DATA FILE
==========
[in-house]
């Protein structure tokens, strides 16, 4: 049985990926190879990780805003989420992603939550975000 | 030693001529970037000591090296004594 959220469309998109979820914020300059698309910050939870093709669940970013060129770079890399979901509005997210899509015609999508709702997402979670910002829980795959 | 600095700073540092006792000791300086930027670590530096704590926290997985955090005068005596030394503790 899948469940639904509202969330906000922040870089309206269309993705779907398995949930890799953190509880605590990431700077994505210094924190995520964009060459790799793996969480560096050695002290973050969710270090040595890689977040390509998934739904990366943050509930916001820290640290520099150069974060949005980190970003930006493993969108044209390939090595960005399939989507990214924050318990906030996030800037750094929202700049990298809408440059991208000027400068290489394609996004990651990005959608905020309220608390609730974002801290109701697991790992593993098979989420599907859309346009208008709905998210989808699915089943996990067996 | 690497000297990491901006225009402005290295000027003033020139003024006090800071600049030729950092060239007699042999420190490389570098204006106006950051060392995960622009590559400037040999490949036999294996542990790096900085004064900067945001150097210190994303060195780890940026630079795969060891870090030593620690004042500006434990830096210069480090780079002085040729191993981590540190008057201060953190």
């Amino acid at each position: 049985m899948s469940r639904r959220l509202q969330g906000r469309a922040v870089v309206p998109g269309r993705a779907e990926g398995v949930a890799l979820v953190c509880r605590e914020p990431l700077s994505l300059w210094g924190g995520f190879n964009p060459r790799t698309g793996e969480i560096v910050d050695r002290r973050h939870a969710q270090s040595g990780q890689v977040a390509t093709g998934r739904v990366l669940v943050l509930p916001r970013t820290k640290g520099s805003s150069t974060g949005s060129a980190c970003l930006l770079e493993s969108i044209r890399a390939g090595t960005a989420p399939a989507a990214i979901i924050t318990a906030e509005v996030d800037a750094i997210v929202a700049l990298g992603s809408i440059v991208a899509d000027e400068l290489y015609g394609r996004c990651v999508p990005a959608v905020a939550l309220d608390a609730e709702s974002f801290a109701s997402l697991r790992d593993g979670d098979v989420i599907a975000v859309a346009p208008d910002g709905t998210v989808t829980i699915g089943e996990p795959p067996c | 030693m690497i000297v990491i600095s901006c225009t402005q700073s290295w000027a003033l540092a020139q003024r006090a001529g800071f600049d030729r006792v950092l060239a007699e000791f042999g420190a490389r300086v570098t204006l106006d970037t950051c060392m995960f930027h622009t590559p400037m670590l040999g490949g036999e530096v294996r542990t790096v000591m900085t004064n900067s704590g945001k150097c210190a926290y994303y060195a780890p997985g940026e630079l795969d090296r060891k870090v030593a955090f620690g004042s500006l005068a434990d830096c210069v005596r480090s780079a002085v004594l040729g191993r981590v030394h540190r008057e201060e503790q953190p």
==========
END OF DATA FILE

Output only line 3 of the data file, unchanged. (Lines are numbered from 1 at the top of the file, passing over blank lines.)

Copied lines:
């Amino acid at each position: 049985m899948s469940r639904r959220l509202q969330g906000r469309a922040v870089v309206p998109g269309r993705a779907e990926g398995v949930a890799l979820v953190c509880r605590e914020p990431l700077s994505l300059w210094g924190g995520f190879n964009p060459r790799t698309g793996e969480i560096v910050d050695r002290r973050h939870a969710q270090s040595g990780q890689v977040a390509t093709g998934r739904v990366l669940v943050l509930p916001r970013t820290k640290g520099s805003s150069t974060g949005s060129a980190c970003l930006l770079e493993s969108i044209r890399a390939g090595t960005a989420p399939a989507a990214i979901i924050t318990a906030e509005v996030d800037a750094i997210v929202a700049l990298g992603s809408i440059v991208a899509d000027e400068l290489y015609g394609r996004c990651v999508p990005a959608v905020a939550l309220d608390a609730e709702s974002f801290a109701s997402l697991r790992d593993g979670d098979v989420i599907a975000v859309a346009p208008d910002g709905t998210v989808t829980i699915g089943e996990p795959p067996c | 030693m690497i000297v990491i600095s901006c225009t402005q700073s290295w000027a003033l540092a020139q003024r006090a001529g800071f600049d030729r006792v950092l060239a007699e000791f042999g420190a490389r300086v570098t204006l106006d970037t950051c060392m995960f930027h622009t590559p400037m670590l040999g490949g036999e530096v294996r542990t790096v000591m900085t004064n900067s704590g945001k150097c210190a926290y994303y060195a780890p997985g940026e630079l795969d090296r060891k870090v030593a955090f620690g004042s500006l005068a434990d830096c210069v005596r480090s780079a002085v004594l040729g191993r981590v030394h540190r008057e201060e503790q953190p």